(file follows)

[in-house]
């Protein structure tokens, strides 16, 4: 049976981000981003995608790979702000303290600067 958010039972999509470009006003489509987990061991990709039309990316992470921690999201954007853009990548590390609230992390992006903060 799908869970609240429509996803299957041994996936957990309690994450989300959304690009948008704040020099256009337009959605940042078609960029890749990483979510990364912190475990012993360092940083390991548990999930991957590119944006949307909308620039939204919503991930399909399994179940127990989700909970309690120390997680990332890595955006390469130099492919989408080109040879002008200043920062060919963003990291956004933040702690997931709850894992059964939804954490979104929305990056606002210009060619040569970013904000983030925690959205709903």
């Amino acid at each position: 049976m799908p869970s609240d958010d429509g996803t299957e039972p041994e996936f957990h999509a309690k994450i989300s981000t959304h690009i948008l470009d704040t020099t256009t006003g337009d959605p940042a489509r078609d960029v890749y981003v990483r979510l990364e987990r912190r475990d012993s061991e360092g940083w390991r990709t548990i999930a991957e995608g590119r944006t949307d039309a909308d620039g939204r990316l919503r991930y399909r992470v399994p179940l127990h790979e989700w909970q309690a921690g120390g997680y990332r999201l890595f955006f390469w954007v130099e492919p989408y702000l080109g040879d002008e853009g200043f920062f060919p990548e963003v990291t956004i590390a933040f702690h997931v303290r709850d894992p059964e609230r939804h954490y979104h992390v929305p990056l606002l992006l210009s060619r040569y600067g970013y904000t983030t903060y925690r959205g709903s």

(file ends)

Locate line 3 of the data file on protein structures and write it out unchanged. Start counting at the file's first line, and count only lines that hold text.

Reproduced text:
């Amino acid at each position: 049976m799908p869970s609240d958010d429509g996803t299957e039972p041994e996936f957990h999509a309690k994450i989300s981000t959304h690009i948008l470009d704040t020099t256009t006003g337009d959605p940042a489509r078609d960029v890749y981003v990483r979510l990364e987990r912190r475990d012993s061991e360092g940083w390991r990709t548990i999930a991957e995608g590119r944006t949307d039309a909308d620039g939204r990316l919503r991930y399909r992470v399994p179940l127990h790979e989700w909970q309690a921690g120390g997680y990332r999201l890595f955006f390469w954007v130099e492919p989408y702000l080109g040879d002008e853009g200043f920062f060919p990548e963003v990291t956004i590390a933040f702690h997931v303290r709850d894992p059964e609230r939804h954490y979104h992390v929305p990056l606002l992006l210009s060619r040569y600067g970013y904000t983030t903060y925690r959205g709903s």